The United States has imposed economic sanctions on Turkish institutions and individuals in response to the invasion of Northern Syria by the Turkish military, according to CBS News. In the meantime, Vice President Mike Pence is headed for Turkey to negotiate a ceasefire and withdraw forces from the battle zone.
The sanctions include an increase in steel tariffs and a cancelation of a $100 billion trade deal. Also, sanctions have been imposed on three Turkish ministers and that country’s departments of defense and energy. The idea is to strike at those institutions and officials which are directly involved in “actions or policies that further threaten the peace, security, stability, or territorial integrity of Syria.”
Pence is leading a delegation that will, it is hoped, negotiate a ceasefire between the Turks and the Syrian Kurds and lead to a withdraw of Turkish forces from the Northern Syrian region which it has invaded. The strategy is another example of President Trump’s preference for economic sanctions and diplomacy to deal with foreign crises as opposed to military force.
According to the AP, Congress, which criticized the president’s original order to withdraw American troops from Northern Syria which led to the Turkish invasion, is preparing its slate of economic sanctions., The congressional sanctions will include a freeze on the American assets of Turkish leaders and a prohibition of weapons sales to Turkey.
Northern Syria has become even more chaotic is to understate the situation. Troops loyal to Bashir Assad, the nominal leader of Syria, have entered the region with the apparent purpose of fighting the Turks by the side of the Kurds. Other reports suggest that Russian troops are patrolling territory between the Turks and the Syrians. Thrown into the mix are other reports that ISIS prisoners have taken advantage of the fighting in the region by escaping and are currently in the wind.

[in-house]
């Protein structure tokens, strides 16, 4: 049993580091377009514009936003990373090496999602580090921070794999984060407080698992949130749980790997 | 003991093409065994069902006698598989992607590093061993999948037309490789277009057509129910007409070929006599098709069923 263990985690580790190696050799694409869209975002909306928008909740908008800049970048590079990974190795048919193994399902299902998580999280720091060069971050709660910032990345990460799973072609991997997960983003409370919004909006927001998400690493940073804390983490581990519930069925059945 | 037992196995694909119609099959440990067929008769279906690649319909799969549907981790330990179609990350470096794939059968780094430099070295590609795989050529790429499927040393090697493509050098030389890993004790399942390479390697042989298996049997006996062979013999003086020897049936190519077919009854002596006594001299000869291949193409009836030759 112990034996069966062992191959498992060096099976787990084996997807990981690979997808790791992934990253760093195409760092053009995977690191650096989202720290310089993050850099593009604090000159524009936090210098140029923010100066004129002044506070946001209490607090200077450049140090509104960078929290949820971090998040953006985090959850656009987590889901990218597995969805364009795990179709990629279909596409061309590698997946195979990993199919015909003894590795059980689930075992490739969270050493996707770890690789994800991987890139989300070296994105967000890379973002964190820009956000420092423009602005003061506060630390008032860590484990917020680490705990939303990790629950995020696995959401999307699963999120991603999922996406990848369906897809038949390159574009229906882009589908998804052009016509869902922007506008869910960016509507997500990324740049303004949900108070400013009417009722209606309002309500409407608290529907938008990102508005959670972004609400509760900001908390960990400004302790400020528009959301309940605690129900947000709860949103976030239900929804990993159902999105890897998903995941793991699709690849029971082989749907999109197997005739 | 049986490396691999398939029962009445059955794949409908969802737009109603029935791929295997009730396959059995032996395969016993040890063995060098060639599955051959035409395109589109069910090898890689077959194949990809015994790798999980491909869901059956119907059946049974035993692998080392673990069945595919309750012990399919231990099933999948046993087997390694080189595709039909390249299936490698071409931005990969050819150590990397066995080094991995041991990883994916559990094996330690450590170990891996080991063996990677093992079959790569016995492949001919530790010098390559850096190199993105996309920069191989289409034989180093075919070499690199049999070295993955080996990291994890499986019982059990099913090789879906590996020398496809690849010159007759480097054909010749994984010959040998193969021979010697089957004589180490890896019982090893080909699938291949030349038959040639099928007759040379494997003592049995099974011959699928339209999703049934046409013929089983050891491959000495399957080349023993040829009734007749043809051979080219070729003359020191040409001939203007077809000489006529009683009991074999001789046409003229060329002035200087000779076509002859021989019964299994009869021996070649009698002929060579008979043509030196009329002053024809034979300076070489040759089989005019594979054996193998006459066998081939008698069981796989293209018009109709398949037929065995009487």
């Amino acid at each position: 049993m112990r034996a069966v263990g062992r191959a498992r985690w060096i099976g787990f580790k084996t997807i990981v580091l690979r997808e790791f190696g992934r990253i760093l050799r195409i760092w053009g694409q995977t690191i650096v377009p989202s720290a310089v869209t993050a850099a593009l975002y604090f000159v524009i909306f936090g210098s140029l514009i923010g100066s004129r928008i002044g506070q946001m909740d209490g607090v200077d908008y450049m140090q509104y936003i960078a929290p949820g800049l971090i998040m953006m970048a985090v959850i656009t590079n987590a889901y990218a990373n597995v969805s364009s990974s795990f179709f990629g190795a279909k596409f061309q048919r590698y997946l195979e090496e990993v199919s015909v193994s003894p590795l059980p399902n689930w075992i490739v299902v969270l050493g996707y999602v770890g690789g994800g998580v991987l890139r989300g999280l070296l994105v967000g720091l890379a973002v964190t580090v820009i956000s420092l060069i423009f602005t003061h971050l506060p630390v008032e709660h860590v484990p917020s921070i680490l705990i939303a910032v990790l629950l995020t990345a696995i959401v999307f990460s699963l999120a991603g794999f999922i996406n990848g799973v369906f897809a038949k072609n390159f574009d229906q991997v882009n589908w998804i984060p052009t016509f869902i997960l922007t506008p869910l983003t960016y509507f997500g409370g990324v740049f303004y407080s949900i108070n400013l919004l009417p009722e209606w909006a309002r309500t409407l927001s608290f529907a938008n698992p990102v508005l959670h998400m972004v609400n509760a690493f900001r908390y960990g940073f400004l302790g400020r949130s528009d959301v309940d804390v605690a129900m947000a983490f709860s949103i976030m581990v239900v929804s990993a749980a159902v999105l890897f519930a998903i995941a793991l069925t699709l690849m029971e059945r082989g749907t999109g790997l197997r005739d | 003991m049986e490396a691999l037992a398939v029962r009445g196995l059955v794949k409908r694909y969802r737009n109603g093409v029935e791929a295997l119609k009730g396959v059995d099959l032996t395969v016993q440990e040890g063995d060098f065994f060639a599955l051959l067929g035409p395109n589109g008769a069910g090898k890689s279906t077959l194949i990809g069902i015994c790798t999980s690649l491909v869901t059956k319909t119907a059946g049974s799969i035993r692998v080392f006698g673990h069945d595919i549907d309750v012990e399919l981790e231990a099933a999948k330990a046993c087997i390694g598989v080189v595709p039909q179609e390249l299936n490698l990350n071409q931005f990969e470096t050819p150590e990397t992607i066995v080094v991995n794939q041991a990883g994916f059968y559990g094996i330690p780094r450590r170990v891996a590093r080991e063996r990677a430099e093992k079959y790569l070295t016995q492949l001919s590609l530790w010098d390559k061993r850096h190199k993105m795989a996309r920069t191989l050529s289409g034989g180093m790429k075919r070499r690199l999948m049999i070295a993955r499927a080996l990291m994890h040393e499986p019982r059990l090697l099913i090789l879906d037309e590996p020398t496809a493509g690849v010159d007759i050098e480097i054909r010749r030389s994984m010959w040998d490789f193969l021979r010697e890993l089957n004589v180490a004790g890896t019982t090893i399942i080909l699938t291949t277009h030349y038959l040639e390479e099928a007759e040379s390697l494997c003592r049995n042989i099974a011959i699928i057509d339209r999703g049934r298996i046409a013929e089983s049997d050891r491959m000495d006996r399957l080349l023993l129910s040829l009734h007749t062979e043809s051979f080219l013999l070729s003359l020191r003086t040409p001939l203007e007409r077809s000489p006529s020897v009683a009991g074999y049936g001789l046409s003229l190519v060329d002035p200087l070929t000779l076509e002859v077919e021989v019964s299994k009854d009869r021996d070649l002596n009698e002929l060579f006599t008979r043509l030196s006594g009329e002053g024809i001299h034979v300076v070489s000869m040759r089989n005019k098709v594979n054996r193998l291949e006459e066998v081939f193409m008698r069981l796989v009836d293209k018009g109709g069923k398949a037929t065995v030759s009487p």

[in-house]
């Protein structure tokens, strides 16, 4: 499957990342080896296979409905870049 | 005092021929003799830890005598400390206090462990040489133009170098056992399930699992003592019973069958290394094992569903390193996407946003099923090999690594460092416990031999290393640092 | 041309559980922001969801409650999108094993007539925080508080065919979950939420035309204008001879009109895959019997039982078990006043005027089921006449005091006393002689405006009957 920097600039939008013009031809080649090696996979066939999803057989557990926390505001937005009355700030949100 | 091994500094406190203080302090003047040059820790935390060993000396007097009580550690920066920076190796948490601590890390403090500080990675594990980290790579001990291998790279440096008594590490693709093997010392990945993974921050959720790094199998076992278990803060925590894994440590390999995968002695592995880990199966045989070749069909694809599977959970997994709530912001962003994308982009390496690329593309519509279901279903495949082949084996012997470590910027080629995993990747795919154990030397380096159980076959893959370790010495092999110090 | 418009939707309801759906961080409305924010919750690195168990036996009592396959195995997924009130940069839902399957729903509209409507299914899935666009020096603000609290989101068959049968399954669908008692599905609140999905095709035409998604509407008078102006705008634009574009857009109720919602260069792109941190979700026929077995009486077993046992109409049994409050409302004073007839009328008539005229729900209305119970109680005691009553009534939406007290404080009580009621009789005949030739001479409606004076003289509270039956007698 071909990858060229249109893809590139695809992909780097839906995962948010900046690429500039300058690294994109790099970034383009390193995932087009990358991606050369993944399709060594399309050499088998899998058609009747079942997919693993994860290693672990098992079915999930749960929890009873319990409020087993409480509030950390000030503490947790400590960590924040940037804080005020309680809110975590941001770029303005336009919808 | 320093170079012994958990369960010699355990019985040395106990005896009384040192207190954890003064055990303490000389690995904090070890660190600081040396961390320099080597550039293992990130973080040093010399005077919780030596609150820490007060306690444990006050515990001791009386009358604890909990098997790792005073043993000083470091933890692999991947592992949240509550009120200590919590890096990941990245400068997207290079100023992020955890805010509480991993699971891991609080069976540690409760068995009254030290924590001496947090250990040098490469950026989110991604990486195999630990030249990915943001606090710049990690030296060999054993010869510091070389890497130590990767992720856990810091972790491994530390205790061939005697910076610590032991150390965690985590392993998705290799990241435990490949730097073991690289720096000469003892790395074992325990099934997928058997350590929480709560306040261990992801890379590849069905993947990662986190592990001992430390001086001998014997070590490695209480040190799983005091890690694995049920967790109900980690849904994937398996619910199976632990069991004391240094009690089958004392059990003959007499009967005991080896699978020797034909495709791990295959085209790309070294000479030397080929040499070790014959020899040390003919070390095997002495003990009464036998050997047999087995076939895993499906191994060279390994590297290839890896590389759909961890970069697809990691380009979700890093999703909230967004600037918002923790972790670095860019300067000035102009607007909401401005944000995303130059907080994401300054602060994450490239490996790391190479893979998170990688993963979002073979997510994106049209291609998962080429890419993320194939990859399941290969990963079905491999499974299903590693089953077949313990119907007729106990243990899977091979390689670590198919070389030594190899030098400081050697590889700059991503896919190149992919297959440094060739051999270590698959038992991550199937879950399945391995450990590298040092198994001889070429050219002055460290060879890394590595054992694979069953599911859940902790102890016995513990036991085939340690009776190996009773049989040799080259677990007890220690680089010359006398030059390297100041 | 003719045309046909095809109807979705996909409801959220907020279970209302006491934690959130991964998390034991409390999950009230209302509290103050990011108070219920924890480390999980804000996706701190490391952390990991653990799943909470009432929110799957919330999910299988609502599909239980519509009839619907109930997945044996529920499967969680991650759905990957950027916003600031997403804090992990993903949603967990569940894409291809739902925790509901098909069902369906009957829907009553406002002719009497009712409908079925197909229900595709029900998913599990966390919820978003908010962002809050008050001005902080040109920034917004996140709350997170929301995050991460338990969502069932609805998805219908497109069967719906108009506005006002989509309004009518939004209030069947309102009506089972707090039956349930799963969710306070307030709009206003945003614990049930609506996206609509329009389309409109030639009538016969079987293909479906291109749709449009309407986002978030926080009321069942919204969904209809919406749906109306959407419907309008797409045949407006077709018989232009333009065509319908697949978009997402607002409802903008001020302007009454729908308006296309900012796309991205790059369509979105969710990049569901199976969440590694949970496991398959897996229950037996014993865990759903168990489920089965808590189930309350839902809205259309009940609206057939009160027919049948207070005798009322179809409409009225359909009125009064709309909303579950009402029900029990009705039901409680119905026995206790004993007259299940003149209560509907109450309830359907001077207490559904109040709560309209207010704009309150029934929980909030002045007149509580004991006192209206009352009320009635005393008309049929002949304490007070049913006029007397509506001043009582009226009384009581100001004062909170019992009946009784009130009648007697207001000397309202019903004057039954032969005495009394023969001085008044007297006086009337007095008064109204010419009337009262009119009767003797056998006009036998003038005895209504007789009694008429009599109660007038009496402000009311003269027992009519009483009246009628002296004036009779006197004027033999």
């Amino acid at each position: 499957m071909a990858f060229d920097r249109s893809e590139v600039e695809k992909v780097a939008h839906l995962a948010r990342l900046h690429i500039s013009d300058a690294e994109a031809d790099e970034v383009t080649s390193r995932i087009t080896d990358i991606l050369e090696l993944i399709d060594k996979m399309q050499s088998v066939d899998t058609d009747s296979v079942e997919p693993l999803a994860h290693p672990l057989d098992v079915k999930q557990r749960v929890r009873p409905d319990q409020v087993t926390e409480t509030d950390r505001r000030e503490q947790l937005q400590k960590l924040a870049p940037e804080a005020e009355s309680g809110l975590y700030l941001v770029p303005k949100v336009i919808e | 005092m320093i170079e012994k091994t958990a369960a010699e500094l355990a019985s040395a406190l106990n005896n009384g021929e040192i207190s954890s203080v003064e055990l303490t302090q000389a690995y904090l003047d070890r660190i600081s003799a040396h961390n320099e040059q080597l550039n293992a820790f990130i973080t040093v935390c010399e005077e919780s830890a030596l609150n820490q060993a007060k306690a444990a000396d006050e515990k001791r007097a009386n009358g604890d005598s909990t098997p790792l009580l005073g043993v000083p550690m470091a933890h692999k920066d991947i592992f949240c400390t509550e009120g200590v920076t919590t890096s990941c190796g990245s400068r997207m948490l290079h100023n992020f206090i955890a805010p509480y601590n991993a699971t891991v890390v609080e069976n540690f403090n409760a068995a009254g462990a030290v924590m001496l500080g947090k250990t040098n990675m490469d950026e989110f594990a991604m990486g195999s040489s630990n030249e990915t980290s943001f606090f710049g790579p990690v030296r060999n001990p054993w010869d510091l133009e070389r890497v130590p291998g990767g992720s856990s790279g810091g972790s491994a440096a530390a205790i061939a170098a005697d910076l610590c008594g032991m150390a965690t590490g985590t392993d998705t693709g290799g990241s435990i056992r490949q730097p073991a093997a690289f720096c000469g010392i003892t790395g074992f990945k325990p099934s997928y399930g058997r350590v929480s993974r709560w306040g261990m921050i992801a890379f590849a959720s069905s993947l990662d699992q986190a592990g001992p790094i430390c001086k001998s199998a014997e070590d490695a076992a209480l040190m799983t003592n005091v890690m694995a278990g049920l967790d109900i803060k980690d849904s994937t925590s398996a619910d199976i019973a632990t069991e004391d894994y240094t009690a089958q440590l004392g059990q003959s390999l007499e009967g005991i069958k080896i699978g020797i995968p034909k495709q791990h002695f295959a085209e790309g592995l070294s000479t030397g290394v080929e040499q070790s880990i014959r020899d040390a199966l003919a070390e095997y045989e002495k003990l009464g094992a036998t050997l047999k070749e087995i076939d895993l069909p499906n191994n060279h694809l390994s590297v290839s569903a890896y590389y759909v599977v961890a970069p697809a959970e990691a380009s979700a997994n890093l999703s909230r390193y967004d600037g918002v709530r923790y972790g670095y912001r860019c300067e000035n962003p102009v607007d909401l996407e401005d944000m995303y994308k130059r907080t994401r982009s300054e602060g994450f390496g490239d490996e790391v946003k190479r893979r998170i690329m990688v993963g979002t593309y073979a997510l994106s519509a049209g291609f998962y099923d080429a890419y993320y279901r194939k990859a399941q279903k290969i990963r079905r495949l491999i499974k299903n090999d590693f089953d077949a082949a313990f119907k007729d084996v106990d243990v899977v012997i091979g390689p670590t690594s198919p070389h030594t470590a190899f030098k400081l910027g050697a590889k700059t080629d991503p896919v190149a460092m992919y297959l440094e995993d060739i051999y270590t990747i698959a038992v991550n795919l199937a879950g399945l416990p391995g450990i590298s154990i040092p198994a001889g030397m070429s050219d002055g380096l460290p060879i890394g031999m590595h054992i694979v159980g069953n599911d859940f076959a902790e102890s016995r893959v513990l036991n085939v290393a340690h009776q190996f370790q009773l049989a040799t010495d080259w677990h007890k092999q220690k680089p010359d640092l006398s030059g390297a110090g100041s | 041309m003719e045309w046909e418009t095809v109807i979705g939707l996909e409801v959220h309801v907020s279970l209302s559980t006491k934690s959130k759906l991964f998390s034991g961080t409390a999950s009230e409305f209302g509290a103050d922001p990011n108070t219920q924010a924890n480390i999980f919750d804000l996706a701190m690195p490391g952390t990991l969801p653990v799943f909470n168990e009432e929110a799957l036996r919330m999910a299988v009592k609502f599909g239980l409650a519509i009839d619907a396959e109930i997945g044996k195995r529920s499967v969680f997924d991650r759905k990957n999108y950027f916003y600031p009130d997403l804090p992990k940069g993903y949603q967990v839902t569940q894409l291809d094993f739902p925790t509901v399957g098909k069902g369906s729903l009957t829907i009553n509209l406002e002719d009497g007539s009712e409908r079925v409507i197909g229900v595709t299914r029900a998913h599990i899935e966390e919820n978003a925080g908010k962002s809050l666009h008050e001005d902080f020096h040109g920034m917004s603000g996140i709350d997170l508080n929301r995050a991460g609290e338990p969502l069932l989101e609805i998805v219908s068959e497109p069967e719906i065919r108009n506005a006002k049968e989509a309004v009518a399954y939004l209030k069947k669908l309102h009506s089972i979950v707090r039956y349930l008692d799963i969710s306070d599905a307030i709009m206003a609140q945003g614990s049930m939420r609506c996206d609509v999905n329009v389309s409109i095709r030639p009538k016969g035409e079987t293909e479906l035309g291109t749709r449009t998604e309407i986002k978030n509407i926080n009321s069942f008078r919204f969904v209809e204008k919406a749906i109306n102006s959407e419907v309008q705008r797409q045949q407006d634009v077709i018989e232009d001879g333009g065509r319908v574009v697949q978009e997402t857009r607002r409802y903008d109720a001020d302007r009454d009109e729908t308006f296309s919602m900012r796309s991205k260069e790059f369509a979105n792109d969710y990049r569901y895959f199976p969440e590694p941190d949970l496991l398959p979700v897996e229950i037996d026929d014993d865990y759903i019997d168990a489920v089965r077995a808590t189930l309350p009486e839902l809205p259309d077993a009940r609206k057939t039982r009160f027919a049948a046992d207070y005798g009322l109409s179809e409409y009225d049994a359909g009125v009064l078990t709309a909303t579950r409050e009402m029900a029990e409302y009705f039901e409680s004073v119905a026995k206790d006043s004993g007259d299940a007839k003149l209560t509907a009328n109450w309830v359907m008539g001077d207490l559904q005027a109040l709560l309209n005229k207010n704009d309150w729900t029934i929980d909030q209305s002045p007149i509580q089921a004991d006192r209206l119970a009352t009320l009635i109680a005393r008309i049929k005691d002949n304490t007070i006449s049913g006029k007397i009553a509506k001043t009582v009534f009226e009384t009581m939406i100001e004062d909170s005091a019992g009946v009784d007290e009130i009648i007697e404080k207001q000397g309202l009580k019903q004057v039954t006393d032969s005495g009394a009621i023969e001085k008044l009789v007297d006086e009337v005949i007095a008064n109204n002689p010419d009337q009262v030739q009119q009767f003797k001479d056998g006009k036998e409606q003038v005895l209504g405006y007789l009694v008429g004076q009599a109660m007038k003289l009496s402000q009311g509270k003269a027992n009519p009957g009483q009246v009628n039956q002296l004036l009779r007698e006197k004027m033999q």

Trump, in response to the Turkish invasion, has vowed to bring Turkey’s economy down with sanctions. The idea is to bring enough pain to the Turkish government that it will outweigh any benefits it might imagine would occur from invading Northern Syria and driving out the Kurdish fighters.
However, many of the president’s critics maintain that his original order withdrawing American troops from the region gave Turkey a “green light” to mount the invasion in the first place. Hot Air sums up the criticism thus:
“I do my best to be supportive of the President when he sticks to conservative values and promotes sensible policies, which he does regularly. That’s particularly true on immigration, taxes, border security, and other critical issues. But this situation in Syria just seems to be a huge blunder. The place was already a disaster in progress, but now it’s really going to be going to hell in a handbasket. This was not handled well.”
The president’s supporters, on the other hand, counter that he is just fulfilling a campaign promise to extricate the United States from “endless wars” in the Middle East and South Asia. The American military has been campaigning in countries such as Afghanistan and Iraq for the better part of the 21st Century with no resolution in sight. Trump is favoring a variant of the “declare victory and go home” strategy that was proposed during the Vietnam War. The idea is that whatever chaos is left behind would not affect the American homeland and, in any case, would be best left to local countries to deal with.
The Military Times suggests that, given the escape of ISIS prisoners, the United States is preparing a new strategy to prevent a revival of the Islamic State. While the withdraw of American troops from Syria is still on, the idea would be to conduct airstrikes and special operations missions from outside Syria, possibly from bases inside Iraq. A small force will remain on the Syrian-Jordanian border for operations unrelated to the Turkish-Kurdish conflict.
The United States is also urging other countries, particularly in the European Union, to join in the economic sanctions against Turkey. The more countries that agree to join in on sanctions, the quicker Turkey can be persuaded to stop fighting and institute a withdraw from Northern Syria.